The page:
When we first moved to California, the occasion of Aaron's family dropping in unexpected was cause for near hyperventilation, and perhaps a quick cry while hiding in the bathroom. Granted, there are many of them, and our apartment is less than 1000 square feet. So the presence of 6 extra people of any size all talking was a significantly crowded experience.

But I love them. I didn't want to be inhospitable, especially considering how often they put up with us, so I breathed deep and tried not to freak out. They started to call first and give warning, sensing my freak outs, and it got easier to have them drop by. It got to be enjoyable actually.

Then there is Aaron. Ever the extrovert, his was a doors and windows wide type of approach to life. I wanted it firmly shut, to close everything out. (I'd never lived somewhere warm enough for it to be possible either.) He wanted to let it all in. So I breathed deep, and didn't close us in sometimes, and it got easier. And then we moved to our current location, right next to the playground, where everyone passes to get their mail, go to the pool, play, and barbeque. From our chairs out front we said hi, and met them all. The kids started coming, and parents, and more kids, and kids whose parents I never met and my heart broke for them, and their hunger to go where there was someone home that cared and I opened wide my doors and let them in. I taught them to play piano. I answered their nosy questions. I fed them when their parents still weren't home at dinner time and I walked them home in the dark because they were scared. I grieved to wonder what their homes were like when they stood in the doorway of mine, furnished with cast off furniture often covered in folded laundry with toys strewn across the floor and said, "Wow, your house is really nice."

Then there were the newly single moms figuring out how to make it in a tiny new apartment and needed an ear and a friend. There were the military wives juggling children around the crazy schedules their husbands had and sometimes deployment. Some are still best friends, some I never heard from after they moved away. Some I could lean on, as much as they leaned on me, others only had need, and I gave.

I have stories I haven't told here, of abuse and addiction and people who needed help in the middle of the night and knew that here was safe when they needed some place that was. Others of loneliness and frayed ropes, and people hanging on by clawing fingernails that needed someone to listen.

There was the old man carrying oxygen that smiled and said hello to all the congregated kids every day as he headed to the mailbox who ended up joining us with his wife for dinner one New Years Day. Or the other neighbors we've befriended over the years.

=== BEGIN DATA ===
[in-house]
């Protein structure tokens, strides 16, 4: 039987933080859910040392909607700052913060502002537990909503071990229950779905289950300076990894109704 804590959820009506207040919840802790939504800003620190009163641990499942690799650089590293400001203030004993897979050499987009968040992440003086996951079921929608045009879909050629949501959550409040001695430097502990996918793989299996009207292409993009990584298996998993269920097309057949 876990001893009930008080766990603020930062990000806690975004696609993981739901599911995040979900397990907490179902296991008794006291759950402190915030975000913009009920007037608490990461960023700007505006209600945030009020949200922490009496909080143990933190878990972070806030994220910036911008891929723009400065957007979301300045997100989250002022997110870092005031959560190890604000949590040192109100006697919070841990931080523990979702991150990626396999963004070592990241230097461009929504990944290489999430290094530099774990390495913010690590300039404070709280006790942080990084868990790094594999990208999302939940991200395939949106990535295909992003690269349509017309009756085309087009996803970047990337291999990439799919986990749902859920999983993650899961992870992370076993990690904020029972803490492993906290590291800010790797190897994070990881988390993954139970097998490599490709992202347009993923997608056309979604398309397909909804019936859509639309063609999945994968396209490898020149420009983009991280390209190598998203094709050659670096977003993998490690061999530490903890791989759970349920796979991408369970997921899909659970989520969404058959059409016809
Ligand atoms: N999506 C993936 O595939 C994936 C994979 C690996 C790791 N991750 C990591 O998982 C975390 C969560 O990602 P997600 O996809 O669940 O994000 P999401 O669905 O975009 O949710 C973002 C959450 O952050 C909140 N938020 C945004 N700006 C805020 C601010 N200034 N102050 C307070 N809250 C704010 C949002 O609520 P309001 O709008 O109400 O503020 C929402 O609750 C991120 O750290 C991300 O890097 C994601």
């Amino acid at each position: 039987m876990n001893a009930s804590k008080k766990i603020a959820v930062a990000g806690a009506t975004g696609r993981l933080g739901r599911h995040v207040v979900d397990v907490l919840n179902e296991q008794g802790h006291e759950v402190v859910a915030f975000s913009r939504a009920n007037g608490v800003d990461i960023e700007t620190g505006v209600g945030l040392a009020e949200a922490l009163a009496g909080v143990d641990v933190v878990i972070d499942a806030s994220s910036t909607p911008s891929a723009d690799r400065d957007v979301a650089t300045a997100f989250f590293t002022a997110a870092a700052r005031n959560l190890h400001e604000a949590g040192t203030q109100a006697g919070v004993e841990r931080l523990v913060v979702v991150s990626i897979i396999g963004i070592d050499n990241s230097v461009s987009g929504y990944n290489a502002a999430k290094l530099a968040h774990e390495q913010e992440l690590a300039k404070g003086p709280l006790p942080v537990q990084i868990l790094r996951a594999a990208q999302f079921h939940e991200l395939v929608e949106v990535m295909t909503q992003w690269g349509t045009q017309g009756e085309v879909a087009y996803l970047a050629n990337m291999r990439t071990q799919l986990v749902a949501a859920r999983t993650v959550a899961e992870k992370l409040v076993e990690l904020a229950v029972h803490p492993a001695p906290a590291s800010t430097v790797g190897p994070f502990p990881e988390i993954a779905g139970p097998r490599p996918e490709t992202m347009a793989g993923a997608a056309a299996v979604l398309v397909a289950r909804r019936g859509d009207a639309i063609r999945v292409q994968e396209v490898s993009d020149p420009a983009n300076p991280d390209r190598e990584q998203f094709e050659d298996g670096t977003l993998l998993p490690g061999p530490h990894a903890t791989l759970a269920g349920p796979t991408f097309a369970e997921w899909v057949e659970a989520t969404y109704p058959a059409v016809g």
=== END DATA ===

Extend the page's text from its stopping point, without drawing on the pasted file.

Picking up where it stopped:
I have tried, countless times, to schedule things with these neighbors of mine. "Come over at 3pm and we'll sit and have tea together while the kids play." It doesn't work like that. Much as I would prefer it that way. I like these things to be planned in advance.

But my door is always open, out of necessity if nothing else, I have to hear my kids as they play. If they come it will be because of the open door and the child leading them, and I'm usually happy to have them drop in like that.

Somewhere along the way I noticed that the aching loneliness I started out with in this place has evaporated. There are too many people to love to have time to feel lonely.

That's what it is that compelled me so far out of my comfort zone by the way, love. As long as I kept my door shut I didn't know these stories, I couldn't see the hurt and the need and the posibilities. But once I knew, how could I not respond? Even thought it made me uncomfortable, and ruined my afternoon schedule.

Once I stopped thinking about myself and my comfort, and looked at the people around me, it got easier to let them in.

In a way this blog is the online version of that. Through the years as I've recorded bits of my real life journey here, I've gradually gained the courage to let you guys further in, to share more of my real self in this space, and to be more vulnerable. I couldn't have done that to begin with either.

There are a lot of people out there that need someone to love them. I suspect that there are probably enough people around to fill that need. I think that even more often, that person is you, and me. If we could just see past our own fear and discomfort long enough to notice, what would change? Maybe a lot of things, but most surprisingly, ourselves.